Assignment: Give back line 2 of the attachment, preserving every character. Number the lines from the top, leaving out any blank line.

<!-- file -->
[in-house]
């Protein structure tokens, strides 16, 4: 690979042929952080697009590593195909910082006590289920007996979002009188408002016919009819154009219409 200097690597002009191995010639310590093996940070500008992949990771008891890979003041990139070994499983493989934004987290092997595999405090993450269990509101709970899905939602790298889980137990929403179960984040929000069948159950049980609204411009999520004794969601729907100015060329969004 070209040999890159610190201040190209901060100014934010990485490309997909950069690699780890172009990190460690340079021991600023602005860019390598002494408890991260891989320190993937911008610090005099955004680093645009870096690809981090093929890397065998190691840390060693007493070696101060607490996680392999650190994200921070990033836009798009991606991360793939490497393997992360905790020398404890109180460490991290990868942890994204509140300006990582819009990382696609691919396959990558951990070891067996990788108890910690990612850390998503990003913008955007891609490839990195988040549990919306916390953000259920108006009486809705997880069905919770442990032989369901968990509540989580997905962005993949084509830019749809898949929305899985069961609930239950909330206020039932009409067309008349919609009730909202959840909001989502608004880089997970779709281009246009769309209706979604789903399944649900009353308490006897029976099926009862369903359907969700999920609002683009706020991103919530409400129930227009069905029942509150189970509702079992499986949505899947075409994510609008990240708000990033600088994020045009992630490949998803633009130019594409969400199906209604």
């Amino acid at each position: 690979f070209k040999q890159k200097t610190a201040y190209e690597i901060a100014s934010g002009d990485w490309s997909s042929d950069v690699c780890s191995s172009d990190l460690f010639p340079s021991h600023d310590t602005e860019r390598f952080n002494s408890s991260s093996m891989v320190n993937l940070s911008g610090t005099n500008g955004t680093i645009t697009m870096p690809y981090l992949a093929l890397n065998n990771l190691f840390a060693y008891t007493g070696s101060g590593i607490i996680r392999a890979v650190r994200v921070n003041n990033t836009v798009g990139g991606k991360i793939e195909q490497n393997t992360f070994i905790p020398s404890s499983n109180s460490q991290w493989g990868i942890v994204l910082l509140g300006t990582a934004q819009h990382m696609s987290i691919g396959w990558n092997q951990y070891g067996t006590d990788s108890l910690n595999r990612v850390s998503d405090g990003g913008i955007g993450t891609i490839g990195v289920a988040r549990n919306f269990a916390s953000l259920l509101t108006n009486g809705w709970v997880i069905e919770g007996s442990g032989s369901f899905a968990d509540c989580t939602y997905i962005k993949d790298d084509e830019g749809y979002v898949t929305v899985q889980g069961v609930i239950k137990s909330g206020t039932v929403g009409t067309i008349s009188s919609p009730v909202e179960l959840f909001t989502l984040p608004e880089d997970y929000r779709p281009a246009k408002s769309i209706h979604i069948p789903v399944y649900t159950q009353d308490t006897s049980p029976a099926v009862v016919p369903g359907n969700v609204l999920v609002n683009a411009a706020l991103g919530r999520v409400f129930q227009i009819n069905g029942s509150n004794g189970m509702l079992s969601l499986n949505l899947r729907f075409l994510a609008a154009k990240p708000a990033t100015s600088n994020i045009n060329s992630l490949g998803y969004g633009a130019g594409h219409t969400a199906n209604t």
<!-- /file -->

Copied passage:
């Protein structure tokens, strides 16, 4: 690979042929952080697009590593195909910082006590289920007996979002009188408002016919009819154009219409 200097690597002009191995010639310590093996940070500008992949990771008891890979003041990139070994499983493989934004987290092997595999405090993450269990509101709970899905939602790298889980137990929403179960984040929000069948159950049980609204411009999520004794969601729907100015060329969004 070209040999890159610190201040190209901060100014934010990485490309997909950069690699780890172009990190460690340079021991600023602005860019390598002494408890991260891989320190993937911008610090005099955004680093645009870096690809981090093929890397065998190691840390060693007493070696101060607490996680392999650190994200921070990033836009798009991606991360793939490497393997992360905790020398404890109180460490991290990868942890994204509140300006990582819009990382696609691919396959990558951990070891067996990788108890910690990612850390998503990003913008955007891609490839990195988040549990919306916390953000259920108006009486809705997880069905919770442990032989369901968990509540989580997905962005993949084509830019749809898949929305899985069961609930239950909330206020039932009409067309008349919609009730909202959840909001989502608004880089997970779709281009246009769309209706979604789903399944649900009353308490006897029976099926009862369903359907969700999920609002683009706020991103919530409400129930227009069905029942509150189970509702079992499986949505899947075409994510609008990240708000990033600088994020045009992630490949998803633009130019594409969400199906209604």